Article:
Subtitled "a musical memorial spoof," Bye, Bye Big Guy attempts to present a new take on some familiar fairy tale characters. However, those expecting something along the lines of Into the Woods will most likely be disappointed by this mediocre tuner.
Rumplestiltskin has died, and his memorial is presided over by Snow White (Danielle Lee Greaves) and Harold, the Frog Prince (Christopher Youngsman). They insist the event should be considered a celebration, and have brought in numerous musical acts whom the late dwarf (who was apparently also a theatrical agent) represented. There's also a plot development involving Rumplestiltskin's will, but it only barely interrupts the revue-like format of the musical.
The music covers a range of styles, from a Gilbert and Sullivan parody ("He Was More Than Met the Eye") to a faux gospel number ("Oh, How That Little Man Could Hop"). Unfortunately, David Evans' score is never more than adequate, and Faye Greenberg's lyrics are fairly forgettable.
The major problem, however, is Michael Slade's book. The dialogue isn't particularly witty, and his take on the various fairy tale legends relies on show-biz clichés and bad sex jokes. There are some humorous bits, but for every joke that lands, there are three or four that don't.
The majority of the cast members fail to rise above the material they've been given, with one notable exception: Carly Jibson, of Hairspray and One Life to Live fame. This dynamic performer manages to infuse her many characters with presence and personality, whether it's a few short lines as Gretel to a hilarious dance routine by Karen, the girl with the Red Shoes. She's not enough to save the show, but her performance at least makes it more entertaining to watch.
A couple of Austin, Texas guys named Steve Adams and Chan Chandler have blended Broadway's Chicago, HBO's Oz and the1950 flick Caged into Slammer!, a prison musical that's also -- if you can wrap your head around this -- a metaphor for corrupt corporate privatization in contemporary America. If you think it would be hard to turn this into something approaching a sure-fire hit, you'd be right.
The behind-bars activity -- the many prison-bars-on-wheels are supplied by set designer Kim Chandler -- does have one show-stopping sequence. Rising like Venus on the half shell from the mediocre Adams-Chandler score is a gospel anthem called "Along the Road" that isn't especially distinguished in its own right, but gets belted to the street and beyond by Sandra Reaves-Phillips. Although the rousing ditty's unleashed in the show's first act, it's one of those 11 o'clock numbers where an African-American woman of girth swivels her capacious stuff. This calculated ploy, unlike the premise and realization of Slammer!, is definitely sure-fire.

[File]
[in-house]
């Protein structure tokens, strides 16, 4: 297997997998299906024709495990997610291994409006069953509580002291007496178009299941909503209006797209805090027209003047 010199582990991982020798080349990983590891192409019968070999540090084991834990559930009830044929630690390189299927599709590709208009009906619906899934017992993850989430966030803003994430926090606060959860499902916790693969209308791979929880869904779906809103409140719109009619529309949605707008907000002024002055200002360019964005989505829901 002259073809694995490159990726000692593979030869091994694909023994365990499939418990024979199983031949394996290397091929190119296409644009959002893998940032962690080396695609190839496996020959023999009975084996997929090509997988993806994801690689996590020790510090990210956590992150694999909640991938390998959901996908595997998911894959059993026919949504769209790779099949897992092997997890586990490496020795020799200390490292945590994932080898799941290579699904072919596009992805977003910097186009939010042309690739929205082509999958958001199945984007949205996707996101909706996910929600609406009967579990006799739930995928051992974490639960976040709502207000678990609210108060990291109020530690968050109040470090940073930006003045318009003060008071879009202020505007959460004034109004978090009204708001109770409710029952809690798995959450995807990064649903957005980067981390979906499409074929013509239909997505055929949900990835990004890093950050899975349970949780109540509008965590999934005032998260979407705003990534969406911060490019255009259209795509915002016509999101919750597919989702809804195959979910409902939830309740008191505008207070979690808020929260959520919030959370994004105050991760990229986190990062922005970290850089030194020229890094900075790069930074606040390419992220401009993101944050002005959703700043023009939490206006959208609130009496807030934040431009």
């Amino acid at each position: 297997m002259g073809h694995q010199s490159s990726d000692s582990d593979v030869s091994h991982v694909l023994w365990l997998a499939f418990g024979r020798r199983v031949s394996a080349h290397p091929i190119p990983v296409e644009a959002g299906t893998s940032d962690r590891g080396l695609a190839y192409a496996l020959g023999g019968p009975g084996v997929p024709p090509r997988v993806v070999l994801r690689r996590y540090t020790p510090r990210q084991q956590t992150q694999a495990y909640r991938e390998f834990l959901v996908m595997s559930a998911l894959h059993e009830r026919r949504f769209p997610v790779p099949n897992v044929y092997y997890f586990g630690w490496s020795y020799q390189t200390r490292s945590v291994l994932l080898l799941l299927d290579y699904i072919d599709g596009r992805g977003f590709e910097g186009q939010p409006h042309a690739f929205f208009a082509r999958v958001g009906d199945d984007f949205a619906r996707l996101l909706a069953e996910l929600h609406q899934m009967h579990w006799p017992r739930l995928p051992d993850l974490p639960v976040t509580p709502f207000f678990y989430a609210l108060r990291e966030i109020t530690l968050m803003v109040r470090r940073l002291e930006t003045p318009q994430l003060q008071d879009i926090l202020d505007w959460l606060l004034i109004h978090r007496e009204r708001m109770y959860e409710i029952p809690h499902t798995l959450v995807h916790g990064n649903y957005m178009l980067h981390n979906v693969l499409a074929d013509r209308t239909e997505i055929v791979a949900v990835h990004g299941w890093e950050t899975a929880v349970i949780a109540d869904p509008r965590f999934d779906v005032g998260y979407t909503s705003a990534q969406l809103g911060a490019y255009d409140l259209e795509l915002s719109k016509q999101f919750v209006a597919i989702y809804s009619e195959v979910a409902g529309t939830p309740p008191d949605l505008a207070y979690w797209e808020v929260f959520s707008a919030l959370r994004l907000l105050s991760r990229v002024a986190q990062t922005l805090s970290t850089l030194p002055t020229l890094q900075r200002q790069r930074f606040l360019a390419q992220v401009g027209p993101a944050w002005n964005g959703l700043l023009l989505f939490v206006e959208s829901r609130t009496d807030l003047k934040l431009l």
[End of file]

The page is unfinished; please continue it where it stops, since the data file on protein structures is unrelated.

As for the main story -- in which the prison's privatization is never explained or brought to some intelligible conclusion -- Tabitha (Merrill Grant, whose voice is as constrained as her character) is convicted on a drug-possession charge. (The audience knows she's innocent.) Once under lock and key, the wide-eyed blonde is introduced to the rigors and threats of inmate life. Though eyed hungrily by some of her companions, she's successfully shielded by Reaves-Phillips' Reverend Mama. Her worse scourges are stiletto-heeled warden Eva (Lannyl Stephens) and rape-prone guard Smiley (Saviero Guerra), who turns out to be a frustrated song-and-dance man.
Yes, it's that kind of wacky show. So when Tabitha predictably hardens like concrete and decides she wants release, she determines to put on a revue-within-the-musical that will offer her and tough-as-hammers co-prisoners an escape opportunity. The end won't be revealed here, in part because the authors still haven't worked it out satisfactorily.